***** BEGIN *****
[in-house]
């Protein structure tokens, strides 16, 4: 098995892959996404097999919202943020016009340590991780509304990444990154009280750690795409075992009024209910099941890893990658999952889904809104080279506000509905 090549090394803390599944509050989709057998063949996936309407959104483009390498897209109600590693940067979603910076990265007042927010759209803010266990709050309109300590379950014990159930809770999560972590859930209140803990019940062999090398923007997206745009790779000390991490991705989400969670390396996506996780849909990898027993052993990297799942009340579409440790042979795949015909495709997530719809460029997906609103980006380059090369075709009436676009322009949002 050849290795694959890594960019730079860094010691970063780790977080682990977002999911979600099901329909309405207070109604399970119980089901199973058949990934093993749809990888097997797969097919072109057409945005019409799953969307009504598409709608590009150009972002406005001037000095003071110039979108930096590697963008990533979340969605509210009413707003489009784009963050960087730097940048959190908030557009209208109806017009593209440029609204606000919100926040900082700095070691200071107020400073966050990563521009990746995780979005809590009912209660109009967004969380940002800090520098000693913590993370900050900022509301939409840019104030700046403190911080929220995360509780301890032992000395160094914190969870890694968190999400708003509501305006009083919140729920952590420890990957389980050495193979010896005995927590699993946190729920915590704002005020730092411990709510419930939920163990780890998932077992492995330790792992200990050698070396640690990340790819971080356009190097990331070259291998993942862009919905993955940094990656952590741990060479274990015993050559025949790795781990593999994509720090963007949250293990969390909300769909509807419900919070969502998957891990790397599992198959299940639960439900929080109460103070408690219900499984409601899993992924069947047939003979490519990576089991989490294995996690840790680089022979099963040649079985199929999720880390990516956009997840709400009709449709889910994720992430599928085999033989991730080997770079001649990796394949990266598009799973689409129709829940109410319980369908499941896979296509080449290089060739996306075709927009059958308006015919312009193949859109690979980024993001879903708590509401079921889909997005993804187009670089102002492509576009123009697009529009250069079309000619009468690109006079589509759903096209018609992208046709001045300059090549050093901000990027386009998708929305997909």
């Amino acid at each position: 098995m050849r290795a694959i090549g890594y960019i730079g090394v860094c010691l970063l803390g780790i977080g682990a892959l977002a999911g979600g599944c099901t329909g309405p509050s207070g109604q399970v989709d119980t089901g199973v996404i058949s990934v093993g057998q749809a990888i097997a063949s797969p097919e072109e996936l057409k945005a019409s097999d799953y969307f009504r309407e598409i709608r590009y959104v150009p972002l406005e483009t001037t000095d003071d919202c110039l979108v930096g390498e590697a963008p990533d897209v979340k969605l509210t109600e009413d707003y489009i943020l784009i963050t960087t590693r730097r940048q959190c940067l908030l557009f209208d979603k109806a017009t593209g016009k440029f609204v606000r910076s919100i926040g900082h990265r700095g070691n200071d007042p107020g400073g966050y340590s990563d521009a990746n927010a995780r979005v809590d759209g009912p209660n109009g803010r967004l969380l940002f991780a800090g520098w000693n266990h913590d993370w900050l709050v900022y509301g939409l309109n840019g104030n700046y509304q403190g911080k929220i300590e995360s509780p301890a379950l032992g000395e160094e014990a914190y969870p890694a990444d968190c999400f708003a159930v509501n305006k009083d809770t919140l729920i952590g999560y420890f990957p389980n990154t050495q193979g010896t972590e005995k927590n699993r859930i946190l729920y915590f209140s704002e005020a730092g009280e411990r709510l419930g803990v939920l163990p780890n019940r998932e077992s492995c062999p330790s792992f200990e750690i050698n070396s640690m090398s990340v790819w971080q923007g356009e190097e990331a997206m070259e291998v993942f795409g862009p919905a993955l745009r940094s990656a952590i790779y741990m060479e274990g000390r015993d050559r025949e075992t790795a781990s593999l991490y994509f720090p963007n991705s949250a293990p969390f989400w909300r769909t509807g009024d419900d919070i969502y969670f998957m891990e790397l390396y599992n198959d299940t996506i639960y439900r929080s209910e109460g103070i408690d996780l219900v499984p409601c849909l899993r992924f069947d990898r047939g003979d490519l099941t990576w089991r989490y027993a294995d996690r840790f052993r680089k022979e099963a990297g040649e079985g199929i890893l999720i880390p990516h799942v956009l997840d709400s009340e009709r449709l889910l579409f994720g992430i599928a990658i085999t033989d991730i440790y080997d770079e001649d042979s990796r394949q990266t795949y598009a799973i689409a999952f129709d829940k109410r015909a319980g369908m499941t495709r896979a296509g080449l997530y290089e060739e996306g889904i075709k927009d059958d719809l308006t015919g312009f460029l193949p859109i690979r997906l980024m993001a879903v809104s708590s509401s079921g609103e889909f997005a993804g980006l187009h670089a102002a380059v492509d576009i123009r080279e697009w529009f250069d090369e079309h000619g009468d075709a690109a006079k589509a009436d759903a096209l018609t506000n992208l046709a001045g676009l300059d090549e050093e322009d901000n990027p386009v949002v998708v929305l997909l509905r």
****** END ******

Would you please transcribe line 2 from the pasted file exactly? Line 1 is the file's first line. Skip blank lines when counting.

């Protein structure tokens, strides 16, 4: 098995892959996404097999919202943020016009340590991780509304990444990154009280750690795409075992009024209910099941890893990658999952889904809104080279506000509905 090549090394803390599944509050989709057998063949996936309407959104483009390498897209109600590693940067979603910076990265007042927010759209803010266990709050309109300590379950014990159930809770999560972590859930209140803990019940062999090398923007997206745009790779000390991490991705989400969670390396996506996780849909990898027993052993990297799942009340579409440790042979795949015909495709997530719809460029997906609103980006380059090369075709009436676009322009949002 050849290795694959890594960019730079860094010691970063780790977080682990977002999911979600099901329909309405207070109604399970119980089901199973058949990934093993749809990888097997797969097919072109057409945005019409799953969307009504598409709608590009150009972002406005001037000095003071110039979108930096590697963008990533979340969605509210009413707003489009784009963050960087730097940048959190908030557009209208109806017009593209440029609204606000919100926040900082700095070691200071107020400073966050990563521009990746995780979005809590009912209660109009967004969380940002800090520098000693913590993370900050900022509301939409840019104030700046403190911080929220995360509780301890032992000395160094914190969870890694968190999400708003509501305006009083919140729920952590420890990957389980050495193979010896005995927590699993946190729920915590704002005020730092411990709510419930939920163990780890998932077992492995330790792992200990050698070396640690990340790819971080356009190097990331070259291998993942862009919905993955940094990656952590741990060479274990015993050559025949790795781990593999994509720090963007949250293990969390909300769909509807419900919070969502998957891990790397599992198959299940639960439900929080109460103070408690219900499984409601899993992924069947047939003979490519990576089991989490294995996690840790680089022979099963040649079985199929999720880390990516956009997840709400009709449709889910994720992430599928085999033989991730080997770079001649990796394949990266598009799973689409129709829940109410319980369908499941896979296509080449290089060739996306075709927009059958308006015919312009193949859109690979980024993001879903708590509401079921889909997005993804187009670089102002492509576009123009697009529009250069079309000619009468690109006079589509759903096209018609992208046709001045300059090549050093901000990027386009998708929305997909």